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PowerShell looping examples for the 4 key commands

There are many instances where looping is a valuable tool in your PowerShell script. Knowing how to use them will serve you well. Evaluate these four loop commands.

Looping in PowerShell enables IT admins to repeat tasks automatically without repeating code. With several looping options, you can choose to either loop through each item of an array or to loop until a certain condition is met.

PowerShell is an automation tool and scripting language that admins can use to configure systems and automate administrative tasks. Looping helps ensure consistent results.

Let's take a brief look at the four main types of loops in PowerShell:

  1. foreach
  2. Foreach-Object
  3. While
  4. Do-While


A foreach loop enables admins to iterate through an array and specify the variable name for each item. Here's an example that returns all subdirectories and lists the files in that directory:

$directories = Get-ChildItem -Directory
foreach ($directory in $directories) {
    Get-ChildItem $directory -File

After foreach, include the variable that you want to use to reference each item in the array, followed by in and then the array itself. Best practice guidance is to use a singular noun for the variable and a plural noun for the array. This grammatical convention makes code easier to read and understand.


A Foreach-Object loop accomplishes the same thing as a foreach loop, but uses the pipeline to do it. The same example as before would instead look like:

Get-ChildItem -Directory | ForEach-Object {Get-ChildItem $_ -File}

Rather than use $directory to reference the item in each iteration, use the built-in $_ variable. However, you can also use $PSItem instead of $_.

If you are running commands interactively, Foreach-Object is usually easier to use -- especially while using the % alias. But in scripts, a foreach loop is more explicit, which enables foreach loop nesting.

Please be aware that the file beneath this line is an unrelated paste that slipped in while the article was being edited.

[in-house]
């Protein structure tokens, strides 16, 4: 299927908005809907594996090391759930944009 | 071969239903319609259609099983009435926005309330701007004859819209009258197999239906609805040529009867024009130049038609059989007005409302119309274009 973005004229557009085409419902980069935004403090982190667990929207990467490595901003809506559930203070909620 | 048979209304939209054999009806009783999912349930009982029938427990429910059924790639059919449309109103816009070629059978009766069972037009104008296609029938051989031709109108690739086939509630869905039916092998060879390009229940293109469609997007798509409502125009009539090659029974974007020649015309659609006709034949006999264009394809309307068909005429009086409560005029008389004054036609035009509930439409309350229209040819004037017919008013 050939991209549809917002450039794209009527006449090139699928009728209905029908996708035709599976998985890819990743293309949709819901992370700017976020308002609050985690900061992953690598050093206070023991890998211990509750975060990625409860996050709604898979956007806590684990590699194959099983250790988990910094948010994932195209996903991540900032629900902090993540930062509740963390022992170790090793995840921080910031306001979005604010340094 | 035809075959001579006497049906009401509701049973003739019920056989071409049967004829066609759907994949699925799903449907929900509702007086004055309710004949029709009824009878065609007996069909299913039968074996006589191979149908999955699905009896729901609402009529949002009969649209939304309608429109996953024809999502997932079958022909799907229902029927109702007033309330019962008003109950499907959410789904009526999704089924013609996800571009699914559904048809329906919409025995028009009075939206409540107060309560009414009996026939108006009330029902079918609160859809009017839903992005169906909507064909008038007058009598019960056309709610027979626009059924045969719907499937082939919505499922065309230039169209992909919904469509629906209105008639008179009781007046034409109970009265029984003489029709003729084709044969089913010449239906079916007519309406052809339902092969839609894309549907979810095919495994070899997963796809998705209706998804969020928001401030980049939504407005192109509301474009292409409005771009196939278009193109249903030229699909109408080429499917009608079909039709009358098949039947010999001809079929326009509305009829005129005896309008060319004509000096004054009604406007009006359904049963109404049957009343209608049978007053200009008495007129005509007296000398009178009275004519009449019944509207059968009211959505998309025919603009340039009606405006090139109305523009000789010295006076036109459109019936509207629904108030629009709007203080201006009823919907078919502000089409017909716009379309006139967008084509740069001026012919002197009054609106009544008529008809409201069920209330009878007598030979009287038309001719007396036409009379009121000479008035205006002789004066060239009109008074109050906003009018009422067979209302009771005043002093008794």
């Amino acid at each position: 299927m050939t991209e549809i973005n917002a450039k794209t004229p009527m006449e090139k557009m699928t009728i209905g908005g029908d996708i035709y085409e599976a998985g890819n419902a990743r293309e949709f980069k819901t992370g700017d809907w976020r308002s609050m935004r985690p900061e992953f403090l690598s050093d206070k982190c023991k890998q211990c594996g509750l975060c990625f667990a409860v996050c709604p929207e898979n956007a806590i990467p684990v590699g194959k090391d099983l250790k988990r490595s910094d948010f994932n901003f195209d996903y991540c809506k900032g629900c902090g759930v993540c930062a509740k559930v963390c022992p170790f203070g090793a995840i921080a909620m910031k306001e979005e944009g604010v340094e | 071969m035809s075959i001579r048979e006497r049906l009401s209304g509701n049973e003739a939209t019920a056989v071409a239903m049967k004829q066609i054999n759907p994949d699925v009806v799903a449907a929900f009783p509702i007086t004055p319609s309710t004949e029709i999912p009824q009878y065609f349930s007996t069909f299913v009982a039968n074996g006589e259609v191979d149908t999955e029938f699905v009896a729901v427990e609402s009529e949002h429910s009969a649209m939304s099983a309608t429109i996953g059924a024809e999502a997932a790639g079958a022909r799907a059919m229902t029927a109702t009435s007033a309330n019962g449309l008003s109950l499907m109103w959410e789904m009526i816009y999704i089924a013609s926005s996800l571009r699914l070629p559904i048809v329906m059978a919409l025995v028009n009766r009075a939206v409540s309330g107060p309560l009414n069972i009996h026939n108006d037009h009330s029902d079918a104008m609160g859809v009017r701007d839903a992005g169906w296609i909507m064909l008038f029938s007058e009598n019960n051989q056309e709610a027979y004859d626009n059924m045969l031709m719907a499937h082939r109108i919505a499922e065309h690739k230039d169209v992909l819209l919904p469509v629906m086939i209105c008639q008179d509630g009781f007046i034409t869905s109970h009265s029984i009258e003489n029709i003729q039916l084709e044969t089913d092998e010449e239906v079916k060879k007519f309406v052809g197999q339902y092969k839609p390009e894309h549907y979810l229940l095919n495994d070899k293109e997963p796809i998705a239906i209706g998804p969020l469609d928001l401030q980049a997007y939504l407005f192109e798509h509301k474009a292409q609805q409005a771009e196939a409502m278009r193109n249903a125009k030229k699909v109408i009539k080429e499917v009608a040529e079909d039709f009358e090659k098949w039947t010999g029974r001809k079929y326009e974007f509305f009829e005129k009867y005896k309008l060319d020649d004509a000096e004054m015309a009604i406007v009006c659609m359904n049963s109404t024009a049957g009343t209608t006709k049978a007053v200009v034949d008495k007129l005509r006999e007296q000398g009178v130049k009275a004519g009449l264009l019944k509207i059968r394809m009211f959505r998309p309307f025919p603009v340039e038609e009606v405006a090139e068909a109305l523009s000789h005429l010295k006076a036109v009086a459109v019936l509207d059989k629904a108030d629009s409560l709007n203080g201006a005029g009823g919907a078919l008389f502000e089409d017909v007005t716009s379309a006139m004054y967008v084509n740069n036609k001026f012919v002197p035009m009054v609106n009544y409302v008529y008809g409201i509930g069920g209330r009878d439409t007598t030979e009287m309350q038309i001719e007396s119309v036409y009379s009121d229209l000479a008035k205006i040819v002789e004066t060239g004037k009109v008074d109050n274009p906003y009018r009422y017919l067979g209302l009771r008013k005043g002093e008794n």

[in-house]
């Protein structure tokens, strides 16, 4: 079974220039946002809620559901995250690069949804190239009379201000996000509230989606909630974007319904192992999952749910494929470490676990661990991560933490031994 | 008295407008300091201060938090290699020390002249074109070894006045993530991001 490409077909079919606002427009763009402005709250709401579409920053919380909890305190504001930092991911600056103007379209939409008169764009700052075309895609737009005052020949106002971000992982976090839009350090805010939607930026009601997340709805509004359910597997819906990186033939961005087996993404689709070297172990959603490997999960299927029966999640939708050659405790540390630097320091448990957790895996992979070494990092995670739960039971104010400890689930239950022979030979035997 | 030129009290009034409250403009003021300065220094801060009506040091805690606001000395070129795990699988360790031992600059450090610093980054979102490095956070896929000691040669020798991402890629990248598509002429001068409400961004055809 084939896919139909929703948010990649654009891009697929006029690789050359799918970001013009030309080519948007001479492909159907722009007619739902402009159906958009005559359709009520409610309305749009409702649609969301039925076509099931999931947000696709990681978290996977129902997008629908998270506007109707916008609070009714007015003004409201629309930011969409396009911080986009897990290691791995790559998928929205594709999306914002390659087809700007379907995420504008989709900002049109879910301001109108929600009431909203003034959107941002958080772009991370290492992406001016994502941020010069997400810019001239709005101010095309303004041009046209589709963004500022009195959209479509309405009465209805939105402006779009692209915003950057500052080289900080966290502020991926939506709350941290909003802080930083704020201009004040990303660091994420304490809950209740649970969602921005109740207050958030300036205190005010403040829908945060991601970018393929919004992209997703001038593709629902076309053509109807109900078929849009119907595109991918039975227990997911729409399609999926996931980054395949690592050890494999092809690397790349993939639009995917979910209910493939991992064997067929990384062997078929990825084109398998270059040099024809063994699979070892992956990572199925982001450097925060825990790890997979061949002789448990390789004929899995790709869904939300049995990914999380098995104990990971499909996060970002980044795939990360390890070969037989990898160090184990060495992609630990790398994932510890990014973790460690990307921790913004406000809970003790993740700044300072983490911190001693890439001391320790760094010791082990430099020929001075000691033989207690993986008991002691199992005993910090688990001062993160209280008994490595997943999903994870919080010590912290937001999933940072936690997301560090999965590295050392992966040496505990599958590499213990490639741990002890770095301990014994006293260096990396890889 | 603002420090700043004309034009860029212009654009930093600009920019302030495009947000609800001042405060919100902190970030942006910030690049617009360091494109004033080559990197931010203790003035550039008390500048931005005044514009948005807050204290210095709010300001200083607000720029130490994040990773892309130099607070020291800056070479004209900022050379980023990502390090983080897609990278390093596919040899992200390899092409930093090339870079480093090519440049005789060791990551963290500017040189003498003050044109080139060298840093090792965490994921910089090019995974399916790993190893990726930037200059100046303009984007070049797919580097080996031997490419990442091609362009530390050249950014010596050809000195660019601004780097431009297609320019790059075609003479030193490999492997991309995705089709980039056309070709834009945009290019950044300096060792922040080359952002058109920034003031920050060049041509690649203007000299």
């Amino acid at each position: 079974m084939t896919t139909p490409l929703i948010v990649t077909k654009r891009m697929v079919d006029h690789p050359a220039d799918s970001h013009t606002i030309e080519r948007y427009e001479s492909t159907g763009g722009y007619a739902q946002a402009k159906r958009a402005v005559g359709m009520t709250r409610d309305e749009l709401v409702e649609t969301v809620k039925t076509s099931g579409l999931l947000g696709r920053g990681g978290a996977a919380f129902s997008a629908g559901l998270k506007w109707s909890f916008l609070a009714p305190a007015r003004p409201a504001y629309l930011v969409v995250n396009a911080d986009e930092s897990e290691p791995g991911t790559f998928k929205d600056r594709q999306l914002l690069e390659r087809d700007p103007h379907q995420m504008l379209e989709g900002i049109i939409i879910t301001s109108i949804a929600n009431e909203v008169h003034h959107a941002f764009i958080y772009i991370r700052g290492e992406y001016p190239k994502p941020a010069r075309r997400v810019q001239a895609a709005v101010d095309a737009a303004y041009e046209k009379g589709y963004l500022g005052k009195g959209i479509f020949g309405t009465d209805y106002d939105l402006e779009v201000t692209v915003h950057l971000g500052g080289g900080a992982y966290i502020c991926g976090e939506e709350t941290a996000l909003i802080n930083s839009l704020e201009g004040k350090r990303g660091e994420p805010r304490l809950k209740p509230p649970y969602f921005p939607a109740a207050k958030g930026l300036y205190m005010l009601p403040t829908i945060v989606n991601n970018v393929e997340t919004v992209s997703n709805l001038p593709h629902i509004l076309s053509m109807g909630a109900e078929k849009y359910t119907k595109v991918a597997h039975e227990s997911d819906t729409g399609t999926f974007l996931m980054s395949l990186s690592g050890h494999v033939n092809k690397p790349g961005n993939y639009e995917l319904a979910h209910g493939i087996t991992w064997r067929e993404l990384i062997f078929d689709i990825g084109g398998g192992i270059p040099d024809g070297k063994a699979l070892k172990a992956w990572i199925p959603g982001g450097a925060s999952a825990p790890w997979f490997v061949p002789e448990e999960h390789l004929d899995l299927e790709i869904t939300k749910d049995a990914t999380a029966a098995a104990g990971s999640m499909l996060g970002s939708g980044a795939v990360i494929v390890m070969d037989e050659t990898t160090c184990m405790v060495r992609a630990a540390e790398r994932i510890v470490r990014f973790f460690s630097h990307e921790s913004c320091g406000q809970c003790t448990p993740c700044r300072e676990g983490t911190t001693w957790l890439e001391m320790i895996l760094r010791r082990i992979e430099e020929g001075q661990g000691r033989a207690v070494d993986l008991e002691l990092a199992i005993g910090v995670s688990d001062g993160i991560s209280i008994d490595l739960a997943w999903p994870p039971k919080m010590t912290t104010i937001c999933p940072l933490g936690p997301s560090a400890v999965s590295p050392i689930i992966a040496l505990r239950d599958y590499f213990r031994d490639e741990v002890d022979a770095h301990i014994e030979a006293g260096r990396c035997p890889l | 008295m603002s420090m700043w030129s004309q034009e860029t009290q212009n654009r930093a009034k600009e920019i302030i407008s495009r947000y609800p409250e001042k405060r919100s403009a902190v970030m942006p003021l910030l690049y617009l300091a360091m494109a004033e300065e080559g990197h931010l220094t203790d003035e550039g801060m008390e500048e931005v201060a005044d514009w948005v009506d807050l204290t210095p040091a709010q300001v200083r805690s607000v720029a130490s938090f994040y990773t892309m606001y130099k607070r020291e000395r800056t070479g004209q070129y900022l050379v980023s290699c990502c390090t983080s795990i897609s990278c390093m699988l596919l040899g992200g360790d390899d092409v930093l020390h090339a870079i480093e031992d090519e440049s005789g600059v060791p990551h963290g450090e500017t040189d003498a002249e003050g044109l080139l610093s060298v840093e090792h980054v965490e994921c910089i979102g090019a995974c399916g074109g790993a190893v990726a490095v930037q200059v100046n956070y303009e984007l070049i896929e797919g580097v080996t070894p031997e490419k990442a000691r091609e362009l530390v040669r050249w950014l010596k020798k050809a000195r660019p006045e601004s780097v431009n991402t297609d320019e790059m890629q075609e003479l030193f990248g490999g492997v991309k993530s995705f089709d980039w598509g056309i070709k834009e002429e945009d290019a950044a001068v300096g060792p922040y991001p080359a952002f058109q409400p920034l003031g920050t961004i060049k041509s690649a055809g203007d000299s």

The PowerShell loop while runs a block of code while a conditional statement returns true. For example, part of an onboarding script adds a license to an Azure Active Directory user that enables an Exchange online mailbox. If the script must complete additional tasks on the mailbox, it will have to wait until the mailbox has provisioned. This could look something like:

$upn = '[email protected]'
while (-not ($mbx = Get-EXOMailbox $upn -ErrorAction SilentlyContinue)) {
    Start-Sleep -Seconds 60
# do things to $mbx

If the $upn mailbox does not exist, it will return an error and the -not parameter will evaluate the statement to true and the loop will proceed.

Note that the conditional statement is evaluated before the code within the while loop runs. If it evaluates to false, the while loop will not run.


A do-while loop is similar to a while loop, but the code inside of the do loop will always run at least once. After it runs, it evaluates the conditional statement -- while -- to see if it should exit the do loop.

Using the same example as our while loop above, we switch it around to look like this:

$upn = '[email protected]'
do {
    Start-Sleep -Seconds 60
} while (-not ($mbx = Get-EXOMailbox $upn -ErrorAction SilentlyContinue))
# do things to $mbx

This code results in the same end goal: PowerShell waits until the mailbox is provisioned before proceeding. However, it sleeps for 60 seconds before checking to see if the mailbox exists.

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